We’re in a restaurant and my toddler is screaming. I feel your eyes on us, but I make no move to leave. When I return your stare, I see you look away quickly; not so fast, though, that I don’t catch your eye-roll. I can feel your annoyance coming at me in waves. And you know what? I could not care less. And we’re not moving.

When my toddler pitches a fit in public, in public we stay.  There is no marching out of the store or leaving the restaurant, there is no dragging to the bathroom to calm down. We deal with it where it happens, when it happens—there is no hiding out.

And no, I don’t typically take my toddler to a fancy steakhouse for dinner, but if I did decide to, I’d still follow the same protocol during a tantrum.

“How rude!” You insist. “You are disturbing everyone’s peace! Why won’t you control your child?”

Here’s the hard truth: my parenting decisions are not based on your level of comfort. The ways I discipline my child (or don’t) are not designed to meet your approval or to enhance your happiness level. That my child knows my limits and her boundaries in the moment is more important to me than what you think of my parenting, and *listen closely* leaving the store/restaurant/situation gives my child the wrong idea. Removing ourselves from the venue doesn’t accomplish anything other than to make sure someone else doesn’t hear the screaming—and teaches my daughter that if she wants to leave somewhere, all she has to do is scream. Ultimately, this could possibly mean that the more often moms flee the scene, the more screaming babies you’re likely to encounter in the future, and the fewer Nutella lattes you’ll get to sip in peace.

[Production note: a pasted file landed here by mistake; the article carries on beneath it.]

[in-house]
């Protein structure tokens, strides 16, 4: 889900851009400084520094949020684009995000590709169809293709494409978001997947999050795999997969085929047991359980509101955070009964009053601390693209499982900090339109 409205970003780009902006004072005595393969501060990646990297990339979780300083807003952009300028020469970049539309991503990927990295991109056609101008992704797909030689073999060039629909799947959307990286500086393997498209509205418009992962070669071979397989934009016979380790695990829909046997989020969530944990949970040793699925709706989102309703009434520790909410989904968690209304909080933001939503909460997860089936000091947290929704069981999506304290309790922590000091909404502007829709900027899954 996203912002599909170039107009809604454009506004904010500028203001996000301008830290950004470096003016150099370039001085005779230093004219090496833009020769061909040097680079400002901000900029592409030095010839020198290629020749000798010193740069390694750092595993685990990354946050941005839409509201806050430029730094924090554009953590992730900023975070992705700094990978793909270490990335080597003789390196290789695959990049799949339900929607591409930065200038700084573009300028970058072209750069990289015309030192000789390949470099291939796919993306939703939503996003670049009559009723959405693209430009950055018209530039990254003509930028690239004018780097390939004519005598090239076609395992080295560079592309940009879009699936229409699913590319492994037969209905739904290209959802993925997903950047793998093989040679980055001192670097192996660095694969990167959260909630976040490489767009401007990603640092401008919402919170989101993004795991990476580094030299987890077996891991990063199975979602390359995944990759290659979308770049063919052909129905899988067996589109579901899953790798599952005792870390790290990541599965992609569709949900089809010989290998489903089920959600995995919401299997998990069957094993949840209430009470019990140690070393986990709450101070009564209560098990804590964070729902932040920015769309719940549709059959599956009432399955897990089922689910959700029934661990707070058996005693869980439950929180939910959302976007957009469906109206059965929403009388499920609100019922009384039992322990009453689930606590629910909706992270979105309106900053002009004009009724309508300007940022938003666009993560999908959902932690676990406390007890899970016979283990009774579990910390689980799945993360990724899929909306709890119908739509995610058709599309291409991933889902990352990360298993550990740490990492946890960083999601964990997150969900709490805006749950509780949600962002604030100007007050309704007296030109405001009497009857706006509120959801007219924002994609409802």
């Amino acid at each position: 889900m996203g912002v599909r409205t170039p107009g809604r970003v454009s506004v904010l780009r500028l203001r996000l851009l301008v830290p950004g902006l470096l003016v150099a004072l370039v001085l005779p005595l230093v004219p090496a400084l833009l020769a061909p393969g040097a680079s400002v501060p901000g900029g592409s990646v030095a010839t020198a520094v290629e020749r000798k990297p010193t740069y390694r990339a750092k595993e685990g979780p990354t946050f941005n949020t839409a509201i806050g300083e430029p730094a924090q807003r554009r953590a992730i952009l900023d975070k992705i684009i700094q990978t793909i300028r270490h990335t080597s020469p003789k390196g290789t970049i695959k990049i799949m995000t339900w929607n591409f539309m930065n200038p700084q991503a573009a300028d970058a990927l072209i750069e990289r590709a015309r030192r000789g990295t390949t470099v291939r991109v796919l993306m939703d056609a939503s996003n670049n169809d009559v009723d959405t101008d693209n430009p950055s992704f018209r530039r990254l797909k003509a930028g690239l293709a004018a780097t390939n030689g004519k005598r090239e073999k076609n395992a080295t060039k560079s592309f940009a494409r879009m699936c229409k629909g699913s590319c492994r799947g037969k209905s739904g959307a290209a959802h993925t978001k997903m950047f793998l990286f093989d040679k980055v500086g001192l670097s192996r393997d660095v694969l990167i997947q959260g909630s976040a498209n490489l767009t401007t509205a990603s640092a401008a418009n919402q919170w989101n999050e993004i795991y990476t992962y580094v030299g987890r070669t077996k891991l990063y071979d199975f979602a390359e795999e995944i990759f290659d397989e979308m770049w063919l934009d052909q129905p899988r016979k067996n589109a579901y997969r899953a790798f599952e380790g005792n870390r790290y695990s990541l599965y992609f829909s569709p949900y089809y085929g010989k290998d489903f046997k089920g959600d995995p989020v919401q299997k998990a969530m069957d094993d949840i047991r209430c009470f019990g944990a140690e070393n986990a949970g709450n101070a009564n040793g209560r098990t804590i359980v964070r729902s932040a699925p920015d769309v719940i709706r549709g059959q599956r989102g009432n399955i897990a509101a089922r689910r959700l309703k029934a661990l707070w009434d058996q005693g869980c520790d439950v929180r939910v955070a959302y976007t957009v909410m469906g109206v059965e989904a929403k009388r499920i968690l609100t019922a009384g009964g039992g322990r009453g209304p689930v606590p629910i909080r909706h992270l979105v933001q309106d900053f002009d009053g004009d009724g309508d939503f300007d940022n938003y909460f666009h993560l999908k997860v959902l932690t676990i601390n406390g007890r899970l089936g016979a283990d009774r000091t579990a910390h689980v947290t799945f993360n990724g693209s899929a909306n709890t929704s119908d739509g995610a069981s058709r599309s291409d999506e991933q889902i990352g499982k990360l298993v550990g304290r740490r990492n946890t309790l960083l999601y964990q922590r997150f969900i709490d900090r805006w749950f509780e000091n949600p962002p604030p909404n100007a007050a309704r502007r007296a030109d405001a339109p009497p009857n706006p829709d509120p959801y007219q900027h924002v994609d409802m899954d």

Ultimately, though, when we stay where we are during a meltdown, I’m teaching my daughter that big reactions don’t change your immediate situation, but that calming down and talking things through can. See, I don’t want my daughter to get the idea that mommy is afraid of big feelings, or that we need to run away whenever we feel something big. When we face her overwhelming feelings in a calm way (which doesn’t always happen, trust me), she learns that facing big emotions isn’t scary. On the other hand, if I run away with her in tears, she learns that I want her to hide her emotions for other people’s comfort.

It doesn’t always mean that a conversation takes place right then, during the tantrum. I may have to pace around the grocery store with her in silence, returning people’s glares and eye rolls while she screams it out. Typically though, after a few minutes, when she sees that she’s getting no reaction out of me, she calms down. Then we talk about her feelings and why she didn’t get what she wanted.

This approach works for us and it’s not going to change—this is how I am raising my little firebrand. Of course, you can agree or disagree—it doesn’t matter to me—growing my child into a good human will always be my priority.